Mumbai: Students who are applying for admissions to degree colleges are in a fix owing to higher cut off marks for courses this year.
The first merit list for degree courses was declared on Monday. The cut off marks for courses in demand in some well-known colleges does not make for cheerful reading.
This year, the cut off for Ba-chelor of Commerce course in HR College, Churchgate, is 96 per cent. As against this, last year, the cut off was 95 per cent.
At KC College, Churchgate, the cut off for Bachelor of Arts (BA) has risen from 92 per cent to 93 per cent. Likewise, the cut off at Ruparel College, Matunga, has increased by one per cent compared that last year.
Students claim the rise in cut off marks has made tough the task of securing admissions. Nitin Pawar, a student, said, "The cut off marks have increased by one or two per cent this year; and that makes a lot of difference to us.
We have secured lower scores compared to that last year in our Class 12 examinations. But if cut off marks are higher, we will not be able to secure seats in well-known colleges. We will have to wait for the second merit list."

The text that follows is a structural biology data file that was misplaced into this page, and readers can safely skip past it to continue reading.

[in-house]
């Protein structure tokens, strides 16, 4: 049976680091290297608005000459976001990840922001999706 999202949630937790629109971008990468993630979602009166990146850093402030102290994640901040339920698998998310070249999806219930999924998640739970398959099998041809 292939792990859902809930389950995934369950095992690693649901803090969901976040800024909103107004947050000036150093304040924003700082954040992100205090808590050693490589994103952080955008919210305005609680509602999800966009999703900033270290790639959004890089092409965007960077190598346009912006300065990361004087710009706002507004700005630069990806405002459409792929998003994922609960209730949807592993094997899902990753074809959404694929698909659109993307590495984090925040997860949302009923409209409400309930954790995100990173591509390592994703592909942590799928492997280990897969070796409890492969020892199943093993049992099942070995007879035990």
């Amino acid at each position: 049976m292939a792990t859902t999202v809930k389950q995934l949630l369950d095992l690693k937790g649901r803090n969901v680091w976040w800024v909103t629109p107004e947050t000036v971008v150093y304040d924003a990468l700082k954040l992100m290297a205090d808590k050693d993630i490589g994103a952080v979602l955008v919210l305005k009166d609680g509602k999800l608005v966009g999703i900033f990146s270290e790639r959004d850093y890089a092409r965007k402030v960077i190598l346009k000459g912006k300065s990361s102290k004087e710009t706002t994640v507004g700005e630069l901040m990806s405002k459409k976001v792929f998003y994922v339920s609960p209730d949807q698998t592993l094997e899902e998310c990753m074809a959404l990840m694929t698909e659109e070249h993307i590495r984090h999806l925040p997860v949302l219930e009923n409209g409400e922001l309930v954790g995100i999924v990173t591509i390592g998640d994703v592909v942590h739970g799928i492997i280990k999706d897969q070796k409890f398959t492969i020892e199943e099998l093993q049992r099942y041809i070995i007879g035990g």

As the demand for the Science stream has diminished in the last few years, the cut off marks have dipped this year. The cut off for Bachelor of Science (BSc) is 86.31 per cent at Ramnarain Ruia College, Matunga, while it is 70 per cent at Jai Hind College, Churchgate, and Wilson College, Charni Road.
At St Xavier's College, Fort, the cut off for science stood at 77 per cent for general (Biology). Hetal Mehta, a student, said, "We do not want to pursue Science as there is limited scope.
The cut offs are much lower for FYBSc because the demand is low and there are very few students seeking admissions. The trend is changing as we are keen on pursuing other courses which are creative.
In addition, the cut off marks for self-financed courses have increased. The cut off for Bachelor of Management Studies (BMS) is 91.17 per cent for Arts at Mithibai College, Vile Parle, while it is 93 per cent for Bachelor of Mass Media (BMM) at Wilson College.
Rhea Jhunjhunwala, a student, said, "We prefer to study self-financed courses rather than the usual science, commerce or arts. These courses provide us flexibility and multiple career options."
By Ronald Rodrigues